Japan’s government and NHK are bullish about giving Japan a broadcast system that supports ultra-sharp 8K — 16 times the resolution of HD — in time for the 2020 Tokyo Olympics. And now, Japan’s public broadcaster is not ruling out virtual reality as a possible future use of the format.
“Virtual reality is possible [with 8K] in the future on smaller screens such as Oculus Rift displays,” Narichika Hamaguchi, a senior manager at NHK’s research lab, told The Hollywood Reporter.
For broadcasting, NHK finds that the bigger the screen, the better for visual perception. So at NAB, it was demoing its 8K images on TVs larger than 70 inches as well as in a theater presentation. But it was also showing a smaller 13-inch OLED screen that was research work from SEL, signaling an effort to bring the format to smaller screens for additional uses, potentially for VR.
Meanwhile, NHK is planning public demonstrations of 8K broadcasting in Los Angeles and New York. They will be held this summer, when NHK tests its broadcasting system during the FIFA Women’s World Cup, which is being held June 6 through July 5 in Canada.
It’s also planning trials at the 2016 Rio Olympics and aims to start offering limited 8K services in Japan during 2018, when the FIFA World Cup will be held in Russia and the Olympics will launch in South Korea.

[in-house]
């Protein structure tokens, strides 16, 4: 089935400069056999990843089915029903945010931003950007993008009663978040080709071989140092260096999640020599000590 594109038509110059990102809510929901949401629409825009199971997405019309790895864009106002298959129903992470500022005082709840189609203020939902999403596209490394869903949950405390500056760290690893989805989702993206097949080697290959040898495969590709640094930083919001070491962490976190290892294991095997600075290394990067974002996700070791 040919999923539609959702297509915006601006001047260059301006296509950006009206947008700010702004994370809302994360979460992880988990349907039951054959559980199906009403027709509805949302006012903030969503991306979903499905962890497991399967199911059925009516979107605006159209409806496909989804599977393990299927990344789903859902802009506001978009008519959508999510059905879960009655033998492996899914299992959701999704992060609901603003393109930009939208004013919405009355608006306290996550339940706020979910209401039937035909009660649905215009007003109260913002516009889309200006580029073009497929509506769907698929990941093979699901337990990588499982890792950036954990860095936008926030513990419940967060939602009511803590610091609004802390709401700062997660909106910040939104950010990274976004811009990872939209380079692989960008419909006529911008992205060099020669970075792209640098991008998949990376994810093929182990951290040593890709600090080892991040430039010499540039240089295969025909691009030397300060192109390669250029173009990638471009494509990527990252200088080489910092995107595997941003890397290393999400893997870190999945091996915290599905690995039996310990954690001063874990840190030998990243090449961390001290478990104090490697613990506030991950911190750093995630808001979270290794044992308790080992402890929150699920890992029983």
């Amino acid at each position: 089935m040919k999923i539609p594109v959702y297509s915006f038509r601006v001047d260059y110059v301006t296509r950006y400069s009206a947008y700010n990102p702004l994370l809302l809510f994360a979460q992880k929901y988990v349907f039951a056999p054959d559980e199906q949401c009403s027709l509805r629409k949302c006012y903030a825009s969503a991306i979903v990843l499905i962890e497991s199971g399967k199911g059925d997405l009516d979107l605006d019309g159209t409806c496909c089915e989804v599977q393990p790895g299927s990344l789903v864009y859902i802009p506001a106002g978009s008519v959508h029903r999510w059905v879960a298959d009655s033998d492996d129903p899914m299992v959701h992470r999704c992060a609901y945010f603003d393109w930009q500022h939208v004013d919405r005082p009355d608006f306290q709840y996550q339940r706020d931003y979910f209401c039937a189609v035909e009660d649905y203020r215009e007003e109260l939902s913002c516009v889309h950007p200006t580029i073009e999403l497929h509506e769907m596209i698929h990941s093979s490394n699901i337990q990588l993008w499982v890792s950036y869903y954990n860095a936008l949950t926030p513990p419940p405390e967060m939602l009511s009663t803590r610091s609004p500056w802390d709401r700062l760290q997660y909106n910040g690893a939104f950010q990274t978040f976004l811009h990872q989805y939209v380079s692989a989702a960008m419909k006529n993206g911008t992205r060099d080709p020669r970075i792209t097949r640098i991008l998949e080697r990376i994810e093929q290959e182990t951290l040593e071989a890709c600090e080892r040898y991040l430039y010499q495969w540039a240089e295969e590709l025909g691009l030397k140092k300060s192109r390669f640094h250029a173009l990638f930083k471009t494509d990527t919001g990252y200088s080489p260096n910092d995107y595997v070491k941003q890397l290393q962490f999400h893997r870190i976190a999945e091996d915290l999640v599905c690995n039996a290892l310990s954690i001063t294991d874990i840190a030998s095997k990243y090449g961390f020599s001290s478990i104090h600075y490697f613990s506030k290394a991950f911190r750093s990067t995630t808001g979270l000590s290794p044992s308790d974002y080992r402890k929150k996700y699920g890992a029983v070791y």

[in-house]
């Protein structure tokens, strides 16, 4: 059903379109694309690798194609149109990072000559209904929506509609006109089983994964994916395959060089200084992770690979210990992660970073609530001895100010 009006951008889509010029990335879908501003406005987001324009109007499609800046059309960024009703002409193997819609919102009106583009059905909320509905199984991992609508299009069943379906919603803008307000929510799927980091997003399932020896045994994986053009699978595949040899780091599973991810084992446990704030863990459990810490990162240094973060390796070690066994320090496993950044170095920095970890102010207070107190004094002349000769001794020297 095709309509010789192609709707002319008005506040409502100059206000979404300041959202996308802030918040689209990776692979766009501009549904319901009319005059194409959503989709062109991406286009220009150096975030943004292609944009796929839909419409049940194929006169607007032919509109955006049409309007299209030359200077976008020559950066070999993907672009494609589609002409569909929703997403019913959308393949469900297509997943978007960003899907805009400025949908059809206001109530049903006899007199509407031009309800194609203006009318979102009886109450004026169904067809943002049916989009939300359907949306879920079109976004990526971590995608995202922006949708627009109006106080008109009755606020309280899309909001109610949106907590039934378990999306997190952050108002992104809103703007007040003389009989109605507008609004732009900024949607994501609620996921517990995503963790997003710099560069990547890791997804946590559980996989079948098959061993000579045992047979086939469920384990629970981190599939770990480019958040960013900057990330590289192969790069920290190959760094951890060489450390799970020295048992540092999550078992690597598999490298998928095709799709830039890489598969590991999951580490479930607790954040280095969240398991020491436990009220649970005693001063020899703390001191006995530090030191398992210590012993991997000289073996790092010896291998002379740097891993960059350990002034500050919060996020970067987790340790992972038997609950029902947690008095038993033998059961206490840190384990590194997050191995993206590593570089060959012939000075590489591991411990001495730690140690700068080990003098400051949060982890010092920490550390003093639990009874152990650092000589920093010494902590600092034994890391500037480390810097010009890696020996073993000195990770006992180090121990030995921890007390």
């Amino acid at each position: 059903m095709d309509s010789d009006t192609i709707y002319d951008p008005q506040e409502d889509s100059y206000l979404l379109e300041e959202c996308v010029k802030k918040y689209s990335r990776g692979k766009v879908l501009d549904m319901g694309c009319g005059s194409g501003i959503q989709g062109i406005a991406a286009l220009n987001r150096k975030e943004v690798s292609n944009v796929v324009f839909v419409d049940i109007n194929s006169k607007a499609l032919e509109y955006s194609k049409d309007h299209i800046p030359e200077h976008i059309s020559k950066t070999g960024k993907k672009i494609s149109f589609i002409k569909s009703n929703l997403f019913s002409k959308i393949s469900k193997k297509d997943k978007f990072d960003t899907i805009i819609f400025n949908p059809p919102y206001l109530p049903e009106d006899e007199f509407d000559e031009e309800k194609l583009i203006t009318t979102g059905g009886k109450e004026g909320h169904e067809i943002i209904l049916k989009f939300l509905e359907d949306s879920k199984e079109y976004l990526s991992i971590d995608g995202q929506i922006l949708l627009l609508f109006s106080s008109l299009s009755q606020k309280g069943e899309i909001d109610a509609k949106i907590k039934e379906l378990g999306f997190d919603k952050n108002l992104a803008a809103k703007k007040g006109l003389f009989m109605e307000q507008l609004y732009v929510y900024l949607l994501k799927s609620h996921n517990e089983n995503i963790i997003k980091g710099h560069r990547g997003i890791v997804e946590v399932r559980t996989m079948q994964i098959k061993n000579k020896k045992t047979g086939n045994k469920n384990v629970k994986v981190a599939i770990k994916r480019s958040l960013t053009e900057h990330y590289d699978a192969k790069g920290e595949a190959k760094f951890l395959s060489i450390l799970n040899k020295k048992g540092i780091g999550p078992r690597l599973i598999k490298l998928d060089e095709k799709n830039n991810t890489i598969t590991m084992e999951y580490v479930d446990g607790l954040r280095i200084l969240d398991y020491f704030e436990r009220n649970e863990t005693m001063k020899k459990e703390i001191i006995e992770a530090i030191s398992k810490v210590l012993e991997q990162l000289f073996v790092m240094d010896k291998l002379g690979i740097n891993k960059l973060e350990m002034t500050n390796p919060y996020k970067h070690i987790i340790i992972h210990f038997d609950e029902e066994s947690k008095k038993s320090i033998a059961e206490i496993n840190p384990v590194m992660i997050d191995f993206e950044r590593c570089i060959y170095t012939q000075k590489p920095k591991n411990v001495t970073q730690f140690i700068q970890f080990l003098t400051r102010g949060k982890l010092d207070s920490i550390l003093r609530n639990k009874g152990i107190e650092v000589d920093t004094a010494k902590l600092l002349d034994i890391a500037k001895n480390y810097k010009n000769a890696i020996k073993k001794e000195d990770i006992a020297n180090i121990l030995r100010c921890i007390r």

From a content standpoint, NHK is currently focused on live broadcasting — particularly sports — and has already tested the system at big global events, including the 2012 London Olympics as well as last year’s Sochi Olympics and FIFA World Cup. The ultra-sharp picture puts the viewer in the stadium with more detail that is currently possible, allowing them to see more of the drama from the players and spectators and not just in close-ups.
While there’s also been interest in 8K coming out of South Korea, most of the world’s broadcasters are examining 4K, another Ultra HD format that is four times the resolution of HD.
The 4K format is also part of the Hollywood conversation, however, many tech leaders believe that for a more noticeable change, images need high dynamic range.
At NAB there was a limited showing of 8K tools for production and post. Red, for instance, announced a new “Weapon” camera that will initially offer 6K but is expected to have an 8K sensor as an upgrade by the end of the year.
In postproduction, Quantel was demonstrating the latest version of its Pablo Rio, working in 8K. And while it wasn’t showing 8K during NAB, SGO’s Mistika is capable of handling 8K, and incidentally, SGO is planning to open a new office in South Korea.
Technically, working in 8K would have challenges because of the sheer amount of data that would be required. But right now, producing narrative content in 8K isn’t even high on the NHK agenda, though for artistic reasons. “We need a reason to use 8K in drama, and we have to [experience] a difference,” Hamaguchi said.
At January’s CES Show, set makers such as LG, Panasonic, Samsung and Sharp previewed prototype 8K TVS.